The plane lands on the tarmac to a rousing round of applause. As the passengers exit, they walk down the stairs and kiss the ground at Ben Gurion Airport. Flight after flight, year after year, Jews from all over the world have found refuge in Israel. In just half a century, the Jewish State welcomed millions of immigrants into the fabric of a dynamic Israeli society. From hundreds of thousands of refugees that fled Arab countries in 1948 and the Holocaust survivors from displaced persons camps all over Europe, to the unprecedented airlifts of the Ethiopian Jews and the flood of immigrants from the former Soviet Union, Israel has succeeded in realizing her essential purpose of the ingathering of exiles.

Many people now believe that this mission is complete and we have achieved our goals. But the ingathering of the exiles is not just a period in our nation’s history, relegated to stories of the past. It is the core of our existence, a product of thousands of years of running from place to place, searching for a home to come back to. Even now, Israel is working to assist the Jews in France and Ukraine who are facing anti-Semitism and war.

Somehow, today we have become complacent in our society, attached to the status quo. We have lost the sense of purpose that we were created with, and we have allowed politics to infect our national integrity.

The issues surrounding conversion in Israel have become purely political, hijacked in a struggle for control over the religious character of the State and its institutions. However, when there are 300,000 Israelis who are fighting simply to be considered Jewish by the very country that promised them belonging and acceptance, it is not a discussion of Jewish law or religious politics. Rather, it is a discussion about the unity and security of our Jewish nation.

This is not the first time that the Jewish community has faced a dilemma regarding assimilation and the children and spouses of Jews who are not considered Jewish themselves. These debates about “who is a Jew” have existed since the very beginning of the Jewish nation. When Ezra and Nehemiah were permitted to return to the Land of Israel after the Babylonian exile, they found a Jewish community assimilated and intermarried. As a solution, they decreed that all men must divorce their non-Jewish wives or have them convert. Even in the times of the Tanach (Bible), it was accepted for those married to non-Jews to be converted in order to prevent the Jewish people from disappearing.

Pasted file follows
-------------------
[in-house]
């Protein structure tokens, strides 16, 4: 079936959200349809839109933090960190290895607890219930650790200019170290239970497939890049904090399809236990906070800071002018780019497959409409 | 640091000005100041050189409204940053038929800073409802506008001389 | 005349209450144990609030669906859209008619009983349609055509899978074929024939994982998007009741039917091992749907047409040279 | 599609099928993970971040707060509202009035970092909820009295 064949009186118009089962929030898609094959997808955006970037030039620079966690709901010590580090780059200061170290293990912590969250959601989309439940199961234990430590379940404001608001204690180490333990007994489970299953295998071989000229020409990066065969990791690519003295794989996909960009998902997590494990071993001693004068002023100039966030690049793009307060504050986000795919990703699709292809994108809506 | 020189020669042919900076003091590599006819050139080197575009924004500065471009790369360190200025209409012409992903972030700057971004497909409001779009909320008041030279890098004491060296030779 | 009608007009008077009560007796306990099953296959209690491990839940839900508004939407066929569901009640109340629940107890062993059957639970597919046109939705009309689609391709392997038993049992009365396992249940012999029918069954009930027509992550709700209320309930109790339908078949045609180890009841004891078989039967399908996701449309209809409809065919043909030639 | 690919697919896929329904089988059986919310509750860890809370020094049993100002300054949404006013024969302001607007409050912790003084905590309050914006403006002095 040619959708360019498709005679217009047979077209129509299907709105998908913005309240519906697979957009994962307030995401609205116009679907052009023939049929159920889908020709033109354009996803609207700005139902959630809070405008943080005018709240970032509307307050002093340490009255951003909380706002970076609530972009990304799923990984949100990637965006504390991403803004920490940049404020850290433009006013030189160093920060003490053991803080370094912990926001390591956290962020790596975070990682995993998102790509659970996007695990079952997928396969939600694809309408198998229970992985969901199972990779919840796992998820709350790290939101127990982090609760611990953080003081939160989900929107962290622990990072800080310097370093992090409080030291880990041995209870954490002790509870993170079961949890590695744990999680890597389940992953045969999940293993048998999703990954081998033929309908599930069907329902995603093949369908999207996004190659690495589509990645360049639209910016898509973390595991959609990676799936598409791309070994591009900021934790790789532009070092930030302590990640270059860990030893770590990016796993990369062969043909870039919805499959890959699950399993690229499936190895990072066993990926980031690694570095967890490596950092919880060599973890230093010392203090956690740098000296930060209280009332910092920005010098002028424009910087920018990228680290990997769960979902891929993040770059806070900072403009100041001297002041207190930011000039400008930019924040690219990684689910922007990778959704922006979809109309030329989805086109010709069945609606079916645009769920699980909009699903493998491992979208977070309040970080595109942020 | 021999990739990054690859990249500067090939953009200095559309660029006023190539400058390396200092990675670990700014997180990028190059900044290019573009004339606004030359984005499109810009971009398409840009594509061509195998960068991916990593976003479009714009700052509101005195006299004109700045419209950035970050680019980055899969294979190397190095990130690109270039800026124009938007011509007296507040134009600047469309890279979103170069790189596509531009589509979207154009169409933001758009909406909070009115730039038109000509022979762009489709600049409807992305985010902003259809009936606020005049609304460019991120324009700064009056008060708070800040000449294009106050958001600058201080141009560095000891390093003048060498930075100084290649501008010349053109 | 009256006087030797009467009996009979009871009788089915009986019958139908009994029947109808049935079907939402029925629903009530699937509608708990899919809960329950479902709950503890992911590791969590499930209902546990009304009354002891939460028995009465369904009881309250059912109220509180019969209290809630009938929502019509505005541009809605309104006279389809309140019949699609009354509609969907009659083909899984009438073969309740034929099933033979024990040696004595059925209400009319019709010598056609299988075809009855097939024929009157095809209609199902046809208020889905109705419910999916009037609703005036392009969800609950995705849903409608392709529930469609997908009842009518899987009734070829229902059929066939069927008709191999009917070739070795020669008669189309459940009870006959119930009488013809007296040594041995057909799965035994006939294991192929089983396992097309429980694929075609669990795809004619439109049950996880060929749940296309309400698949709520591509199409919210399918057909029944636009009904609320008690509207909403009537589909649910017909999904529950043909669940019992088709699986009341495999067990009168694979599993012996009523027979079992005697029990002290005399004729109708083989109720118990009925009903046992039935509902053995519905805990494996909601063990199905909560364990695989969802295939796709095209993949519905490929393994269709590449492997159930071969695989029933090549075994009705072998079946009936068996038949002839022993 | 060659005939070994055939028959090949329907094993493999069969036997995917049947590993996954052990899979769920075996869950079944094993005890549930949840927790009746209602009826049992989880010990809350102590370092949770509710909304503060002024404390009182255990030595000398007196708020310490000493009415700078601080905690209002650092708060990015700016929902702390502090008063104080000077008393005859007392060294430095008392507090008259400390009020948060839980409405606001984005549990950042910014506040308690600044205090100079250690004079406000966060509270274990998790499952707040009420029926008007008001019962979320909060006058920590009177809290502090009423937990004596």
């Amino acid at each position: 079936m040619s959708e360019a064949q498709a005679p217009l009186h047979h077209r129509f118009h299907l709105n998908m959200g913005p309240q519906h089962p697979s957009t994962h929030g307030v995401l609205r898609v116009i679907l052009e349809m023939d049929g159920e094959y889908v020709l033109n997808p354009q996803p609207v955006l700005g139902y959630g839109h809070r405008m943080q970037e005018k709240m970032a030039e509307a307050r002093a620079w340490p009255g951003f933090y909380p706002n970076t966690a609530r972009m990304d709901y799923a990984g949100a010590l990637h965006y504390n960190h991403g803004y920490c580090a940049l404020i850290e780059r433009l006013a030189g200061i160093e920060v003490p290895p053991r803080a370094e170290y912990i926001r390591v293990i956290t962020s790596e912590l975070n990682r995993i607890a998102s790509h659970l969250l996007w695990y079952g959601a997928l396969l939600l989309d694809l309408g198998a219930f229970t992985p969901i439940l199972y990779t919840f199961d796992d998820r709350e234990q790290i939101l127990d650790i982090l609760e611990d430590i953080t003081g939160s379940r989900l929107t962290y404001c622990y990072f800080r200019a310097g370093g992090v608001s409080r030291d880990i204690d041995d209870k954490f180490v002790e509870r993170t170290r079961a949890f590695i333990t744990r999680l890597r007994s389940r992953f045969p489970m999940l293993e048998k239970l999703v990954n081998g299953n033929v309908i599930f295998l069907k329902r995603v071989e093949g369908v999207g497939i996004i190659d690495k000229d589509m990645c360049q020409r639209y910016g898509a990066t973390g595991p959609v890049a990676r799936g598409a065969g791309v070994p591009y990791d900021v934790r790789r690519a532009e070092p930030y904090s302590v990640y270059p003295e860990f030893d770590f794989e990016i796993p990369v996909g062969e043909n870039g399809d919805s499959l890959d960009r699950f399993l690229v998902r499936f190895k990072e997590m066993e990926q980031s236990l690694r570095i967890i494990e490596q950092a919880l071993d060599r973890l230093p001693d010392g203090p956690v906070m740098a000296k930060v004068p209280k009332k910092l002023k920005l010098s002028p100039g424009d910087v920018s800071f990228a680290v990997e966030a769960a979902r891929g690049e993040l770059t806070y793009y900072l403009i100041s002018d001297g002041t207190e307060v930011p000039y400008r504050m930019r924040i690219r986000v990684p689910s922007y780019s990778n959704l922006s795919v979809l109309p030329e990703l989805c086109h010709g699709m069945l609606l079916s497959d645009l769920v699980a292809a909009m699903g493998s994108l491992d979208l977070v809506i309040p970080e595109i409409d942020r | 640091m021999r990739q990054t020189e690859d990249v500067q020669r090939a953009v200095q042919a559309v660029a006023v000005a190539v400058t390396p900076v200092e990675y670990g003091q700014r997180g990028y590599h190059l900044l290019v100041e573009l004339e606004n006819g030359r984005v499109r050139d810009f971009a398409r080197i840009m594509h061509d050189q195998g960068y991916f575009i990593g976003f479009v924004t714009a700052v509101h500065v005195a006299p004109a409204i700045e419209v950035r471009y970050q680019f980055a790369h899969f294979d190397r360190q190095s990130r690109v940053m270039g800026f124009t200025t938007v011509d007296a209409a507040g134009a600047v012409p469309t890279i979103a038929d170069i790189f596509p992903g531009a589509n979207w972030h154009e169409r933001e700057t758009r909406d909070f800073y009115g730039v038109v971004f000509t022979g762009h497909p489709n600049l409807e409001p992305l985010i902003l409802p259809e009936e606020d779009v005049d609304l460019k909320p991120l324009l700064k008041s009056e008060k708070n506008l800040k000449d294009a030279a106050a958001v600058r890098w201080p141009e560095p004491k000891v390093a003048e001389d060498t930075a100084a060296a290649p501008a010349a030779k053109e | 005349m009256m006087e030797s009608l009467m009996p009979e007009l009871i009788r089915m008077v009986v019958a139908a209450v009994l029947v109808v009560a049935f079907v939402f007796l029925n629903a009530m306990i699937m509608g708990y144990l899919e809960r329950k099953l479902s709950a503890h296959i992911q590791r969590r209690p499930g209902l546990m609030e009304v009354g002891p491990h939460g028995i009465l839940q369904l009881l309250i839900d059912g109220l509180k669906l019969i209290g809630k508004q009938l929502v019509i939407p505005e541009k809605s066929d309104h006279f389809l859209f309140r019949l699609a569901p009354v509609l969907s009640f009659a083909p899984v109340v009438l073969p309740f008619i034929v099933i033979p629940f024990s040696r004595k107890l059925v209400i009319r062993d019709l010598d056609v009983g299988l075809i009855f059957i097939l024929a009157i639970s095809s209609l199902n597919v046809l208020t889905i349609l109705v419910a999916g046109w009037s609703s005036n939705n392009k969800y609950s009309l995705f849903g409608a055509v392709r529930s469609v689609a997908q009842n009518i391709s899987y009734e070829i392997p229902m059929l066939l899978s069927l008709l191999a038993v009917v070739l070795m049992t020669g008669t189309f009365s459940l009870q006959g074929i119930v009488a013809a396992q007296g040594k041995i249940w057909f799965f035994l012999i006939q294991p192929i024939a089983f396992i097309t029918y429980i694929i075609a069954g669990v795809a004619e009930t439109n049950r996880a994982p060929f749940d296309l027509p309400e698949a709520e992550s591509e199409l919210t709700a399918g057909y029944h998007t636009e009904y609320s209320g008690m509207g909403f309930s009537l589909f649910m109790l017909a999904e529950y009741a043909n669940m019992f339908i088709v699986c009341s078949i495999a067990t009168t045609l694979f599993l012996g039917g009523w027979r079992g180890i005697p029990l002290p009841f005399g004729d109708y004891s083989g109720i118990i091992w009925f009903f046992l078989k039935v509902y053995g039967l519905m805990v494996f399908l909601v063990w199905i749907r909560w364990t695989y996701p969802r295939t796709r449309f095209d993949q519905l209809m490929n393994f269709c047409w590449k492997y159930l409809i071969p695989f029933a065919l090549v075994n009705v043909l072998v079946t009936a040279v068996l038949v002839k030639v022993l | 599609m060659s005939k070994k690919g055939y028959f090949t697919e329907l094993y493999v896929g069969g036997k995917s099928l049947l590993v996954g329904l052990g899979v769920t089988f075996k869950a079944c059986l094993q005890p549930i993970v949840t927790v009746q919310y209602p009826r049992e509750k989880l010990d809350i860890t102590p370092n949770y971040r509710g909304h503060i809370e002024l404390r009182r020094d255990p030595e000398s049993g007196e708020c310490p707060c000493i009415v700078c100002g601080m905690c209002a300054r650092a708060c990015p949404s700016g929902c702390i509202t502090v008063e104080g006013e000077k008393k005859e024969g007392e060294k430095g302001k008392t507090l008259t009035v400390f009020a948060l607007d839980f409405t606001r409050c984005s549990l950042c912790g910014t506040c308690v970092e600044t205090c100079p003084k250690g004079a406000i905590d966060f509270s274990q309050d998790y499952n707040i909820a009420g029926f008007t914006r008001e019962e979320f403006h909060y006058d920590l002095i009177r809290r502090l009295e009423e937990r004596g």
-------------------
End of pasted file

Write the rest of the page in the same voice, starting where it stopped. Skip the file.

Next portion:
Similarly, this is not the last time that we will grapple with this issue. The decisions made by the government to cancel the reforms from the last Knesset allowing municipalities to create their own conversion courts, and the transfer of power of the Rabbinic courts from the Ministry of Justice to the Ministry of Religious Affairs, do not bring this particular story to a close. The people affected by these decisions will continue to speak up and fight for their legitimacy. In Israel and around the world, converts are demanding to be heard.

The report presented by a special committee to the Rabbinical Council of America on Monday models the need to listen to our community, and to find solutions appropriate while still adhering to Jewish law. The RCA, the foremost body in control of Orthodox conversions in the United States, convened in light of a crisis within the community. The arrest and sentencing of a prominent conversion Rabbi who took advantage of the system and abused those who trusted him became a catalyst for an internal review into the process and professionalism of American Orthodox conversion. I commend the RCA for taking initiative and gathering a committee including both women and converts, to investigate the conversion process and find ways to improve.

The self-examination of the RCA sets an example that we can learn from in Israel. Over the past week, instead of taking steps forward towards understanding and dialogue, we have moved backwards and strengthened the tight central control over conversion. We are weakening professional oversight rather than improving conditions for a fair and clear conversion process.

We have an obligation in our community to continue this conversation, to listen to each other, and to be creative. We cannot sit by and watch while those who wish to exploit individuals for their own political gain undermine our national unity. We do not need to wait for a national scandal to push us towards dialogue. We can start now. We can continue to tell the stories of the citizens who serve in the army, pay their taxes, and participate in Israeli society, but who are not equal in the eyes of the religious authorities. Hopefully, we can find our way back to our mission as a society, and truly complete the ingathering of the exiles.